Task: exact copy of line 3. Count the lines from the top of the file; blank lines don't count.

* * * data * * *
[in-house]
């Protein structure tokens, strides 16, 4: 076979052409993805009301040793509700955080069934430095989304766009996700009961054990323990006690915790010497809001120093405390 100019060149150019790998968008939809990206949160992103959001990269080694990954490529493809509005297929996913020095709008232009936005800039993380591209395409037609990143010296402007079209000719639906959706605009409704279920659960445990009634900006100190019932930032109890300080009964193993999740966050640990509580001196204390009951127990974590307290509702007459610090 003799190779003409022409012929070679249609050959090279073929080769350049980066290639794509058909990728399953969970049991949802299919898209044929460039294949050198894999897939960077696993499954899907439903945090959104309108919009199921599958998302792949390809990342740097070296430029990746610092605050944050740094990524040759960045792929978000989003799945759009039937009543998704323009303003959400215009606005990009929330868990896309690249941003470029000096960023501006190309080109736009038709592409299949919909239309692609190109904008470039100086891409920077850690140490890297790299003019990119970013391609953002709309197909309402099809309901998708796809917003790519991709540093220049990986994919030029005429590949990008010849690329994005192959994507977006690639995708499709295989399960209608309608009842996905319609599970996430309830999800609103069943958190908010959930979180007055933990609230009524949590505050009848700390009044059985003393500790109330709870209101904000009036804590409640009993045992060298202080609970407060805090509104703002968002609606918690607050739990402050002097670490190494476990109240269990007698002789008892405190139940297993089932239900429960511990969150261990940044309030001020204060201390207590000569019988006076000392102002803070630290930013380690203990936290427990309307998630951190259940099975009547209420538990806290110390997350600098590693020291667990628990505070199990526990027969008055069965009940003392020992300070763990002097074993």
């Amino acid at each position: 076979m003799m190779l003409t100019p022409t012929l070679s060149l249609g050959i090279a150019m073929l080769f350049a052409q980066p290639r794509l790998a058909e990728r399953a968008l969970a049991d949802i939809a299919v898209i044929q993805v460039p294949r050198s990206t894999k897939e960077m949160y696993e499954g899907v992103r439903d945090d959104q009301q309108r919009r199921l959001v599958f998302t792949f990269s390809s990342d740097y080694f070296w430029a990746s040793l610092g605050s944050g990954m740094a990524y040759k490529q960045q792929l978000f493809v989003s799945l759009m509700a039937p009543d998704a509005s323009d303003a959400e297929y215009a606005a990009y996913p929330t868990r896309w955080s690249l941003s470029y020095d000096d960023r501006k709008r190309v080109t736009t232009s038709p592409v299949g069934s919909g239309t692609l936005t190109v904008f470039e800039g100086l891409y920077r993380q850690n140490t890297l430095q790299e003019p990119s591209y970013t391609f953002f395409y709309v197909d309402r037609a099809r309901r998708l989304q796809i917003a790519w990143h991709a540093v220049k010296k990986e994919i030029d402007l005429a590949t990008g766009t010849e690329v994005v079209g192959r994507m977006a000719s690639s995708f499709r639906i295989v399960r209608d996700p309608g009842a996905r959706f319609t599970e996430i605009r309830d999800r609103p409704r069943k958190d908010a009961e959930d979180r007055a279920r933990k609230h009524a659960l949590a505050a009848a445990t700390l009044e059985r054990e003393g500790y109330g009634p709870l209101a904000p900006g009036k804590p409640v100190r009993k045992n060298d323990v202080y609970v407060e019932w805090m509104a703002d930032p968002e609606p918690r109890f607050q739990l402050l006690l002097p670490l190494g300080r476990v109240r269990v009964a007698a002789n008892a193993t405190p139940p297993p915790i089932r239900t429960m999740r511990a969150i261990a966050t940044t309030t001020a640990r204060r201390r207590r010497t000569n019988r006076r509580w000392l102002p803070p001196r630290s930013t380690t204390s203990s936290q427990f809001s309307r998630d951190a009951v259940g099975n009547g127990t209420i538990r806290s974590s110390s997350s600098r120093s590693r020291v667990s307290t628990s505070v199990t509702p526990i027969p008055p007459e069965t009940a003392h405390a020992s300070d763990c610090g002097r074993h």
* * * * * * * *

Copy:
């Amino acid at each position: 076979m003799m190779l003409t100019p022409t012929l070679s060149l249609g050959i090279a150019m073929l080769f350049a052409q980066p290639r794509l790998a058909e990728r399953a968008l969970a049991d949802i939809a299919v898209i044929q993805v460039p294949r050198s990206t894999k897939e960077m949160y696993e499954g899907v992103r439903d945090d959104q009301q309108r919009r199921l959001v599958f998302t792949f990269s390809s990342d740097y080694f070296w430029a990746s040793l610092g605050s944050g990954m740094a990524y040759k490529q960045q792929l978000f493809v989003s799945l759009m509700a039937p009543d998704a509005s323009d303003a959400e297929y215009a606005a990009y996913p929330t868990r896309w955080s690249l941003s470029y020095d000096d960023r501006k709008r190309v080109t736009t232009s038709p592409v299949g069934s919909g239309t692609l936005t190109v904008f470039e800039g100086l891409y920077r993380q850690n140490t890297l430095q790299e003019p990119s591209y970013t391609f953002f395409y709309v197909d309402r037609a099809r309901r998708l989304q796809i917003a790519w990143h991709a540093v220049k010296k990986e994919i030029d402007l005429a590949t990008g766009t010849e690329v994005v079209g192959r994507m977006a000719s690639s995708f499709r639906i295989v399960r209608d996700p309608g009842a996905r959706f319609t599970e996430i605009r309830d999800r609103p409704r069943k958190d908010a009961e959930d979180r007055a279920r933990k609230h009524a659960l949590a505050a009848a445990t700390l009044e059985r054990e003393g500790y109330g009634p709870l209101a904000p900006g009036k804590p409640v100190r009993k045992n060298d323990v202080y609970v407060e019932w805090m509104a703002d930032p968002e609606p918690r109890f607050q739990l402050l006690l002097p670490l190494g300080r476990v109240r269990v009964a007698a002789n008892a193993t405190p139940p297993p915790i089932r239900t429960m999740r511990a969150i261990a966050t940044t309030t001020a640990r204060r201390r207590r010497t000569n019988r006076r509580w000392l102002p803070p001196r630290s930013t380690t204390s203990s936290q427990f809001s309307r998630d951190a009951v259940g099975n009547g127990t209420i538990r806290s974590s110390s997350s600098r120093s590693r020291v667990s307290t628990s505070v199990t509702p526990i027969p008055p007459e069965t009940a003392h405390a020992s300070d763990c610090g002097r074993h």